I can’t really say I was excited for this record.
On one hand, the premise of more Young Thug music is something to celebrate, especially given the fantastic 2019 he had. Unfortunately, every bit of enthusiasm that could have been drummed up for this surprise collaborative project feels latched to the other guy, who just so happens to be Chris Brown.
If only Chris Brown was merely some bland, uninspiring figure; maybe this album would have stood a chance. But Chris Brown isn’t just some bland, uninspiring figure. Tragically, Chris Brown is, well, Chris Brown. Someone who has spent his entire 15-year career practically shooting himself in the foot, over and over again. And that’s not just mentioning the fact that Brown is a documented domestic abuser, homophobe and an all–around piece of shit. Brown entered the R&B scene as someone gifted with Michael Jackson-level vocal and performance range, which makes it even worse that he hasn’t managed to scrounge up even a single decent sounding album yet.
With his new joint mixtape with Young Thug, the streak continues, unbroken in spite of Thugger’s best efforts. Even with his well-earned reputation as a scene-stealer, Thug is an artist who’s marvelous at drawing out the best out of his collaborators. On records like Tha Tour Pt. 1 as part of Rich Gang, and to a lesser extent his 2017 collaboration with Future, Super Slimey, his magnetism on the mic has proved a remarkable foil for his collaborators to find a pocket in.
On Slime & B, it feels like Thug’s doing all the heavy lifting. Listening to “Big Slimes”—far and away the best song here—it’s jarring to hear how different the song sounds when Thug bows out and lets Brown handle the second verse by himself. The difference is immediate: Thug’s rough-edged croon is perfect for the song’s shit-talking attitude, but Brown’s sickly-sweet vocal frills just sound awkward. Brown’s presence here is almost non-existent as Thug and his YSL bandmates bounce around the beat.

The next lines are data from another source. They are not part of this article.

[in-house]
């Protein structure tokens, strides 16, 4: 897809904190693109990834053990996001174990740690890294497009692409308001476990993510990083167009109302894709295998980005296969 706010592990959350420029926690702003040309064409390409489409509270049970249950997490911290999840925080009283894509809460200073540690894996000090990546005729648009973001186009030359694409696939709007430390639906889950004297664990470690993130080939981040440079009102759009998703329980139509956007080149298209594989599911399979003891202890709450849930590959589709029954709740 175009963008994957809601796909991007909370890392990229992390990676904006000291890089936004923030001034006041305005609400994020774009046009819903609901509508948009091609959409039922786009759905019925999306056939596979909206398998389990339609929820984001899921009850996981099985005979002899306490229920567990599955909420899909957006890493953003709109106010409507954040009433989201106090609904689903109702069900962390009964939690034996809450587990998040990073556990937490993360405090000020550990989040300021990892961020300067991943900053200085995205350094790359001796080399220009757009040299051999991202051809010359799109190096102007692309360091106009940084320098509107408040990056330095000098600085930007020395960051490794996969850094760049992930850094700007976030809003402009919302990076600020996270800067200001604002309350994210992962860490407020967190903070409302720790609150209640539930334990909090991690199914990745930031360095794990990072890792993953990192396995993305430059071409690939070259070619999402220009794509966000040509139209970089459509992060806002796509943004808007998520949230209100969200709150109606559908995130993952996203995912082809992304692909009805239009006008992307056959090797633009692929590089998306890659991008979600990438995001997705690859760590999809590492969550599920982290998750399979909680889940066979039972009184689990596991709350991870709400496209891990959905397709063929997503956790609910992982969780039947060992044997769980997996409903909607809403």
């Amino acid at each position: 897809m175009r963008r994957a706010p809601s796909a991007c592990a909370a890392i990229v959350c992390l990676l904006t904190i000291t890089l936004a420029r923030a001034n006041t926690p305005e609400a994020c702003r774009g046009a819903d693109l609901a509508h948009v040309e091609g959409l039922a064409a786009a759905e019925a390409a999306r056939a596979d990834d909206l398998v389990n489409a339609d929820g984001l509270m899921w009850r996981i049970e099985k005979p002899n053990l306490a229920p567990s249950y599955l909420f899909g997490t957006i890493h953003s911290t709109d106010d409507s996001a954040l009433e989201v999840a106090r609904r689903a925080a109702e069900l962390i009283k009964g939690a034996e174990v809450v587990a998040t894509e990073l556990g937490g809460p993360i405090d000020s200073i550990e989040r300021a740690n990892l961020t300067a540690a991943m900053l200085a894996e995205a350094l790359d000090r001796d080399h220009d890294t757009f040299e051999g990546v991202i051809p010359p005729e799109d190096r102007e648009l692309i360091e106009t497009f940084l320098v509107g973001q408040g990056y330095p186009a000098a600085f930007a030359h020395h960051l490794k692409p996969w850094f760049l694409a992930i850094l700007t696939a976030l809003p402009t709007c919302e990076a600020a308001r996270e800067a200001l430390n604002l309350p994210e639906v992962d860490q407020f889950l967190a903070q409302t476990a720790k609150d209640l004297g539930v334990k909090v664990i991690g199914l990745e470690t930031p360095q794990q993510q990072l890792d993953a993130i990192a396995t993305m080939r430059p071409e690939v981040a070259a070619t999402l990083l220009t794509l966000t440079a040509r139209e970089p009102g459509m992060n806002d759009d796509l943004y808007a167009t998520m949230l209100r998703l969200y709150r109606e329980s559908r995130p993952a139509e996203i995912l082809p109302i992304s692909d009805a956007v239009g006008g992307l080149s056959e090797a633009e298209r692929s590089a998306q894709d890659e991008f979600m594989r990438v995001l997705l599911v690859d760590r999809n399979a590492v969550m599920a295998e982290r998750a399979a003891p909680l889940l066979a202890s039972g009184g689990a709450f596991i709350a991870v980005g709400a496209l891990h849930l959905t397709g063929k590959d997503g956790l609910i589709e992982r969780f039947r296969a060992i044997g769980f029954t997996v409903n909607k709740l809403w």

The album’s central weakness is how little it utilizes Thug, and it just feels exposed on “Big Slimes.” Slime & B feels far more centered on the B part, which is deeply unfortunate. In relegating Thug to a supporting role, it banks on the ability of Chris Brown to carry an album or provide a sense of direction, two things that Brown has time and time again proven that he’s not capable of. Despite a shorter runtime than his past two albums (both over two ungodly hours long), Brown’s contributions are, somehow, still stuffed with filler and completely devoid of substance.
On the absolute bore of a song that is “Trap Back,” Brown sounds woefully out of step with the plodding beat, and it makes for a borderline incoherent listen. The title of “I Ain’t Tryin” is a really good indication of the effort he’s putting in, and the song’s weird balance between dancehall rhythm and earnest crooning doesn’t do anything to help.
On the requisite sex jam, “City Girls,” Brown sounds downright awkward; his saccharine vocals hollow and passionless. And worst of all, there’s “Undrunk,” where he joins forces with Too $hort and E-40 (it seems Young Thug wisely chose to avoid this track). About this unholy trinity, I will only say this: Brown refers to a woman as a “hickory-dickory-thot,” and it is exactly as painful as it sounds.
As is the case with most of Brown’s adult career, on Slime & B his worst enemy is himself. In spite of Thug’s often enjoyable contributions to the tape, it is Brown’s magnificent gift for failure that ends up pulling through in the end. For those who still need that Young Thug fix? Just save yourself the trouble. Go listen to So Much Fun again, or something. Anything but this.
Score: 🐍.5 / 5